I have just finished reading this wonderful follow up to ‘The Unlikely Pilgrimage of Harold Fry’ by Rachel Joyce.
I was lucky enough to meet Rachel last week and couldn’t believe that she hadn’t drafted this book whilst writing Harold Fry. It is a beautiful, moving, funny book about Queenie, the woman Harold walks to length of the country to see before she dies. We discover the reason behind her initial letter to Harold, and get to know Queenie in the way we got to know Harold over the course of the previous book.
I cannot recommend this strongly enough for all of you who enjoyed Harold Fry. This will make a perfect Christmas present for all those who read Harold Fry last year. We have some signed copies in the shop.
Antony Beevor gave a fascinating talk on the Second World War last night, drawing upon the extensive research that formed the back bone of his book: The Second World War.
He spoke about the research process, suggesting that there is a certain numbness that comes with discovering such shocking and incalculable statistics of horror. In tune with this, he was sure to give a brutally honest account of some of his findings – implying that it is important not to ignore the horrors that are so potentially unbelievable.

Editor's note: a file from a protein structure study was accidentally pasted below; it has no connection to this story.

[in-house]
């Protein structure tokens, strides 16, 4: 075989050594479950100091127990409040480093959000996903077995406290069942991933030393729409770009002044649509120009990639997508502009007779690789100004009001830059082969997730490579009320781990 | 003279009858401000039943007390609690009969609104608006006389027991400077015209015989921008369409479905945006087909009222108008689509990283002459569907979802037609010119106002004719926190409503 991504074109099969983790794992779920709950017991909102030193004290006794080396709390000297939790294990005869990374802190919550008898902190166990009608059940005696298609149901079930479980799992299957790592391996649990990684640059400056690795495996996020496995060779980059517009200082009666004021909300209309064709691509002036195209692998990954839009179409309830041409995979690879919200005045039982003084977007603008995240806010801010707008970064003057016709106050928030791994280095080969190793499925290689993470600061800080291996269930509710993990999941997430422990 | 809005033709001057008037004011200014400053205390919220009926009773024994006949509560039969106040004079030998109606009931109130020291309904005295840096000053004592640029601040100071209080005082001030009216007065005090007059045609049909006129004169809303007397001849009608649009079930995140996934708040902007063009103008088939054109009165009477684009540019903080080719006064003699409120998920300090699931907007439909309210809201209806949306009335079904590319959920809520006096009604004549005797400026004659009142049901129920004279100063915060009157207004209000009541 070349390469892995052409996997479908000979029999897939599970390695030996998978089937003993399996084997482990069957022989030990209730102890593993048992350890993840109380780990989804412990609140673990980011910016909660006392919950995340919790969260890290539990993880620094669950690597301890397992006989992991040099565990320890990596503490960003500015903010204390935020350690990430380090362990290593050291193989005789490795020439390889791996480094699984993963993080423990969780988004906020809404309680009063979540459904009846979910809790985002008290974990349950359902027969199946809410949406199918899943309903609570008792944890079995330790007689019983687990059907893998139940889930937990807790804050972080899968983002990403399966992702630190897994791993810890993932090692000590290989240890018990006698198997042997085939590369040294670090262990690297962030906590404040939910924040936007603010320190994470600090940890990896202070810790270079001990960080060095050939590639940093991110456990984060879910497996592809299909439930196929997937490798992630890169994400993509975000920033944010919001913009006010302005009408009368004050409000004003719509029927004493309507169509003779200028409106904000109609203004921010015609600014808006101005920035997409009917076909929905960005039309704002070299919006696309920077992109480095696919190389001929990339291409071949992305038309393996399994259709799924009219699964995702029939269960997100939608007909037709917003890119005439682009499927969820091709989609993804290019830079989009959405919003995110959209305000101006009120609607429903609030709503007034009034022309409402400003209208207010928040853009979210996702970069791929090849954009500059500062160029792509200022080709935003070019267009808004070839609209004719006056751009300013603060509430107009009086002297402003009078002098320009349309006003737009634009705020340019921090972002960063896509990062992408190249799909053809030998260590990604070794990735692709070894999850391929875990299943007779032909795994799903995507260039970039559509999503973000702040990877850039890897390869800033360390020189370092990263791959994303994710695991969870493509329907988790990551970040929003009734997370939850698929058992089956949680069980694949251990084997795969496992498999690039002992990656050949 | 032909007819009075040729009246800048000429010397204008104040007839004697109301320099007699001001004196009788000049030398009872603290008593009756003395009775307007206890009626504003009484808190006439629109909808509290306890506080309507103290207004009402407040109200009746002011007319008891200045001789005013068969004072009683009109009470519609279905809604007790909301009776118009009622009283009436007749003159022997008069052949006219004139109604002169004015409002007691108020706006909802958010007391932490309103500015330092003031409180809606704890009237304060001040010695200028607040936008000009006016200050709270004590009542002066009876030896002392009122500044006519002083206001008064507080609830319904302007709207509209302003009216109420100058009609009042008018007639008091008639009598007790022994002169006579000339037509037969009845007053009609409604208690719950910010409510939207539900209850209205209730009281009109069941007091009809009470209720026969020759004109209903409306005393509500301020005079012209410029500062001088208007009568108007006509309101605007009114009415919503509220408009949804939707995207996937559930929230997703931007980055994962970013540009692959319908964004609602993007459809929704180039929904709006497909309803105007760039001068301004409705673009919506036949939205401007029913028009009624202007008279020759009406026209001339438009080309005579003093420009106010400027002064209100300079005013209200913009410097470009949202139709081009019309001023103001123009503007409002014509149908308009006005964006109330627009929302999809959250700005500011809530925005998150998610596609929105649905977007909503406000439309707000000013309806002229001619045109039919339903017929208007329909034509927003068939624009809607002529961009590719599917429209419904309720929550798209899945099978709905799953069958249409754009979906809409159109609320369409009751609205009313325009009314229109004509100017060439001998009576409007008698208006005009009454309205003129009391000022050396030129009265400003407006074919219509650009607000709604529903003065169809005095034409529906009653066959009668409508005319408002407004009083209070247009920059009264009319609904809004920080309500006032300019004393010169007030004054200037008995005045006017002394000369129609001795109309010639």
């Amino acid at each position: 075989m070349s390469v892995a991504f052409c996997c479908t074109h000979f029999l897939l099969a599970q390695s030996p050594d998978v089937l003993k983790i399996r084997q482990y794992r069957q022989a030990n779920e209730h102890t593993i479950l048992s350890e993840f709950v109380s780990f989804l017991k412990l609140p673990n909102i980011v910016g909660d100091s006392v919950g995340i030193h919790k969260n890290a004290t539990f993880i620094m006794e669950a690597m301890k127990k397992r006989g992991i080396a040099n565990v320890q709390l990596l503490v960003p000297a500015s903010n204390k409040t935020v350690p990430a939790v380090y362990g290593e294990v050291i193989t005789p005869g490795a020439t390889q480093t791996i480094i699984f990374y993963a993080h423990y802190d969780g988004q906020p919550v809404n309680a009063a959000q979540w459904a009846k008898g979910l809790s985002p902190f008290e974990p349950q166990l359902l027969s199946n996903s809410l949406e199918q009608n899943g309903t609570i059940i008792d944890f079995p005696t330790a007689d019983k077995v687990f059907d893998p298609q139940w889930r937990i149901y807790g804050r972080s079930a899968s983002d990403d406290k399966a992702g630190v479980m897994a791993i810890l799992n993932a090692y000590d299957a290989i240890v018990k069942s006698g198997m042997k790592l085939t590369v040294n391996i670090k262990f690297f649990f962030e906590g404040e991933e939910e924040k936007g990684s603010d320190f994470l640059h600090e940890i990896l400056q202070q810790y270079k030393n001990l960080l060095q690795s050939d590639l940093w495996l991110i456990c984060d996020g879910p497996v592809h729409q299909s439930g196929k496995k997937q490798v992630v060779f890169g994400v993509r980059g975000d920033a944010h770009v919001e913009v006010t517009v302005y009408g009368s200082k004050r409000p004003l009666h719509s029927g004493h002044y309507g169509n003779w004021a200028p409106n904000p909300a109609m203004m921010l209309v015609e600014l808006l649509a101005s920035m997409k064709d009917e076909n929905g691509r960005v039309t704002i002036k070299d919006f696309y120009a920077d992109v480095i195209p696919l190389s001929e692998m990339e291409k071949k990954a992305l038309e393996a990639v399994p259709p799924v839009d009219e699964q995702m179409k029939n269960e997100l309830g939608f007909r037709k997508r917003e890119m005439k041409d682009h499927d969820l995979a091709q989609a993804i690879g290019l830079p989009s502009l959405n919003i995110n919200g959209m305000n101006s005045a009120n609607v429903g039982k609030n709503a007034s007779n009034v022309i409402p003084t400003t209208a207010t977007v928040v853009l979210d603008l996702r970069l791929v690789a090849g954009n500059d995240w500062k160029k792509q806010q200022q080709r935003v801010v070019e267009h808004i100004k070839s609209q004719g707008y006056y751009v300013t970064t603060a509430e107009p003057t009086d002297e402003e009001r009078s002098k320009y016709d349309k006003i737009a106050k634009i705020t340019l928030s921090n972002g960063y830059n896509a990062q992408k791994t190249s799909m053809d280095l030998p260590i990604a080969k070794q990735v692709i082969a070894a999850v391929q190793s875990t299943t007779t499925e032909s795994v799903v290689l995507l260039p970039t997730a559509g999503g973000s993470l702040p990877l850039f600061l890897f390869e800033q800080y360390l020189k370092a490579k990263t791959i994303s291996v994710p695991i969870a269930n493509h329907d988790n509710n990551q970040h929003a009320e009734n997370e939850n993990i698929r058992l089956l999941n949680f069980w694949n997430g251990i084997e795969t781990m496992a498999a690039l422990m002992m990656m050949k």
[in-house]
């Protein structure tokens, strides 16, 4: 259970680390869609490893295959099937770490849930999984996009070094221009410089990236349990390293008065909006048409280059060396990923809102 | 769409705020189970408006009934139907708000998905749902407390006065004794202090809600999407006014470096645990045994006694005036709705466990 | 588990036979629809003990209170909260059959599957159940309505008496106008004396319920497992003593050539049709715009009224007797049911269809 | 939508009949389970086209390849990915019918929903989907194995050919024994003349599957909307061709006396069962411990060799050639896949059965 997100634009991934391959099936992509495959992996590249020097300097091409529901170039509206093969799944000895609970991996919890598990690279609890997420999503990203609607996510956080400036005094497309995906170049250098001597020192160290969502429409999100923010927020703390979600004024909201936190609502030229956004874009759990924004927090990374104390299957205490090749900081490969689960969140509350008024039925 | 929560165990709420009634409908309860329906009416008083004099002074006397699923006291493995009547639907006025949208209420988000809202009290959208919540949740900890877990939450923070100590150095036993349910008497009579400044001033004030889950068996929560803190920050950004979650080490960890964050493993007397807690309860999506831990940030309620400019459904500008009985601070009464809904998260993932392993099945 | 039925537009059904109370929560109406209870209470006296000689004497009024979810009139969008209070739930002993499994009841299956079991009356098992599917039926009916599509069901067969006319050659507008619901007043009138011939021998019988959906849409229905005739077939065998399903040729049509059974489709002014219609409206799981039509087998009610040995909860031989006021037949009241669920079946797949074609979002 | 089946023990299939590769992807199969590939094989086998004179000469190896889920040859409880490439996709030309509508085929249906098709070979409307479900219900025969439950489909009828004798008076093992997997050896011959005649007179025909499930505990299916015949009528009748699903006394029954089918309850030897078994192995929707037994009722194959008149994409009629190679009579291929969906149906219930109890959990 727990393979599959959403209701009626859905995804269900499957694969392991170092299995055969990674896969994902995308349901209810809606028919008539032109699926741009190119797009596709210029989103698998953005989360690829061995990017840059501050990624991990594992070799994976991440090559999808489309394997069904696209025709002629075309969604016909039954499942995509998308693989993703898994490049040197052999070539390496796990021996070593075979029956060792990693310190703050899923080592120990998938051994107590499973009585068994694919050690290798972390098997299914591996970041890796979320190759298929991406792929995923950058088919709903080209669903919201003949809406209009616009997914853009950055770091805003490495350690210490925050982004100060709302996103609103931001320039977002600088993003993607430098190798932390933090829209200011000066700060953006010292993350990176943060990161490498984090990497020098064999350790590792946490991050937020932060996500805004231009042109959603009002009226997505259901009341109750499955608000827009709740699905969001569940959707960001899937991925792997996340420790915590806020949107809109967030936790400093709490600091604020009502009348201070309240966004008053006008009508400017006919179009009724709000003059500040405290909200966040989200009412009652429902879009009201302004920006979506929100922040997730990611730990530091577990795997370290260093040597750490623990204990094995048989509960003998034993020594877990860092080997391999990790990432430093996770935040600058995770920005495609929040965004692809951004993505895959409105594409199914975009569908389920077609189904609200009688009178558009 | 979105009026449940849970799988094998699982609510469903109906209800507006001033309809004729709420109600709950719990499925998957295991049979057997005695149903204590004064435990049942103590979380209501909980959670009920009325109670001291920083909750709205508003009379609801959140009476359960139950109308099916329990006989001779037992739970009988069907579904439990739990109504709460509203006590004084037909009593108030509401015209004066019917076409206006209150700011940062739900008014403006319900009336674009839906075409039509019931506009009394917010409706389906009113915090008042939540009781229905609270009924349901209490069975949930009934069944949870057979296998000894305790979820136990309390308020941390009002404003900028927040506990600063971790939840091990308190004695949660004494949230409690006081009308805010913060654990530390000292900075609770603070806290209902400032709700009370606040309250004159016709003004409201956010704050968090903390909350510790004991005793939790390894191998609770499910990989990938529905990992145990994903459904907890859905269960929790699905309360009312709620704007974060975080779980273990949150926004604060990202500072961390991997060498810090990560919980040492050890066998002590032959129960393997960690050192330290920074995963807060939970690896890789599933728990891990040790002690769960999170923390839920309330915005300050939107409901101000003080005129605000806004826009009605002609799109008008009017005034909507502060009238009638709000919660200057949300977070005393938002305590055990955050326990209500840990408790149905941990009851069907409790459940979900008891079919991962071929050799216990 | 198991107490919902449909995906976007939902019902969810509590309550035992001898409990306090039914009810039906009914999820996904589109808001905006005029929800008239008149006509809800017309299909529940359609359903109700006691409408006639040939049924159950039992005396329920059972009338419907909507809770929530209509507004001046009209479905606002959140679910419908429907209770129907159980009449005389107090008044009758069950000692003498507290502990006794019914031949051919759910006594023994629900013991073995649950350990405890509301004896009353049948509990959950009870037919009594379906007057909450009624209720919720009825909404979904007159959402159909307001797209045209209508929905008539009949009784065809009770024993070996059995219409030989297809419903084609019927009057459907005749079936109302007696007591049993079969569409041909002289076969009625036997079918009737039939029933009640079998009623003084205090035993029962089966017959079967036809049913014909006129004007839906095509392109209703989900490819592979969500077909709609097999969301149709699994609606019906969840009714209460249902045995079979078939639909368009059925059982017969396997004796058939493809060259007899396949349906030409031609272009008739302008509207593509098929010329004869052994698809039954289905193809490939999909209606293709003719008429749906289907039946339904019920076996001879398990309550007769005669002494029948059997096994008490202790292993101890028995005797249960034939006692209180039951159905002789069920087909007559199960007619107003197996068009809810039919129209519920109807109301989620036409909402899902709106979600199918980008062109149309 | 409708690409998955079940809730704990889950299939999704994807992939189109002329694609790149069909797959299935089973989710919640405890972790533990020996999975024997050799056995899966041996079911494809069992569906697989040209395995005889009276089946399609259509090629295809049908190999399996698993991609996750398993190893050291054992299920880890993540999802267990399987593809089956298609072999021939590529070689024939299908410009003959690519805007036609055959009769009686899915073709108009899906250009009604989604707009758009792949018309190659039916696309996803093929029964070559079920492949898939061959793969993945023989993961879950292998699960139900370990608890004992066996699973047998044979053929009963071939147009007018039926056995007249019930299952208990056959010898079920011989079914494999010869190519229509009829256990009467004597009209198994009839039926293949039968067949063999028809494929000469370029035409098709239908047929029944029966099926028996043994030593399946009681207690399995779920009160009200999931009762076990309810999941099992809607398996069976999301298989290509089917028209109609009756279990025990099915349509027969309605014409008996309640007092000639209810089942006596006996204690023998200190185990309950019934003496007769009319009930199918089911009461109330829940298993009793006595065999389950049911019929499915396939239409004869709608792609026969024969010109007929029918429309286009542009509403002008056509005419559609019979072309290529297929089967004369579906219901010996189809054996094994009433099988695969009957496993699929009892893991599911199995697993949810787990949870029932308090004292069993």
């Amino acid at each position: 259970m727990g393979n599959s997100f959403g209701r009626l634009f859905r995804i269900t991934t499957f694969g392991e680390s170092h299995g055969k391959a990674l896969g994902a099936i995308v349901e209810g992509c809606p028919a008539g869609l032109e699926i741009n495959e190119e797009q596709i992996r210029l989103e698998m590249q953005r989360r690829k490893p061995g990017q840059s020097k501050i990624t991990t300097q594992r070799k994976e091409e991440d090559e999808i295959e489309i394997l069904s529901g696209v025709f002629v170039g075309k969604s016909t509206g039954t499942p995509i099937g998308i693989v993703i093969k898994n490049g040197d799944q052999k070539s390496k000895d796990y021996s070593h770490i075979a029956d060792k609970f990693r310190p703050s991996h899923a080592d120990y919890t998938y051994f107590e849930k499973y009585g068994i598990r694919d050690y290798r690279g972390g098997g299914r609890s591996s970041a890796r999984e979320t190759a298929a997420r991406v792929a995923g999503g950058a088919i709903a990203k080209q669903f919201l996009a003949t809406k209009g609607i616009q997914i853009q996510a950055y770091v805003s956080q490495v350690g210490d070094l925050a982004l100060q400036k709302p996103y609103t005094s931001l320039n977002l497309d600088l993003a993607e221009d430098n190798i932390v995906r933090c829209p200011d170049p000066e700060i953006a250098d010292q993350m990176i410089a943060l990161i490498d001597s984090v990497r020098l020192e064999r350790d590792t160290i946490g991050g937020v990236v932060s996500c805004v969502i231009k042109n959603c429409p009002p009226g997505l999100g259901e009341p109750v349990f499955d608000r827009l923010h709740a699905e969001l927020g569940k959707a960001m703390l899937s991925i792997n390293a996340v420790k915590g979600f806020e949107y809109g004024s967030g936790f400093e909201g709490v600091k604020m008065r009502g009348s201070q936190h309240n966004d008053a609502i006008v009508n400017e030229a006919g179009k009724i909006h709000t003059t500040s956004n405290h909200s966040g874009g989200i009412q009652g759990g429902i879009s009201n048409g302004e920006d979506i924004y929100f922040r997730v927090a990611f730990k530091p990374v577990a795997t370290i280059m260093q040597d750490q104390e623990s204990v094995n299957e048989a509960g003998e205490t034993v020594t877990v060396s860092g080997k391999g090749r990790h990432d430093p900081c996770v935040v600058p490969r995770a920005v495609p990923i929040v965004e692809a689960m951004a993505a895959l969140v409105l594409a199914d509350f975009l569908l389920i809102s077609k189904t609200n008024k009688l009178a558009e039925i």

Antony also touched upon the significance of unpublished journals and letters in determining the true feelings of civilians and soldiers just as all our historical speakers have talked about.
In focusing largely on the run up to 1939 and specifically the Japanese involvement in the war, Antony provided a unique insight into a topic that is so incredibly well covered. It was a delight to listen to and be educated by, someone so obviously passionate about his chosen topic.
For your chance to WIN two tickets to our Graham Norton event RRP £60 on 27th October simply send us your ‘Red Chair Story’.
If you were on the Graham Norton Show what would be the story you tell on the red chair? – remember it needs to be good so you don’t get chucked off! The funnier the better!
Send entries via email to email@example.com by 21st October
Last night’s event was a real success. The General is such a great speaker and no one could praise highly enough the way the event was executed with an informal interview between the General and Robert Fox, correspondent for the Evening Standard, followed by some questions from the audience.
The pair had a great rapport and seemed to be enjoying the chat just as much as us!
The General talked about his 42 years in service, stating that he did not regret one day of it and that he maintains being in the army ‘is about helping people’.
He also spoke about his time working alongside David Cameron and his role as chief of the defence staff. He went on to give his honest and outspoken opinion of the current political-military situation and invited others to ask questions.
For such an incredibly serious subject topic it was such an entertaining evening filled with a lot of laughs. Testimony to this was the amount of people who left with ‘Taking Command’ in their arms.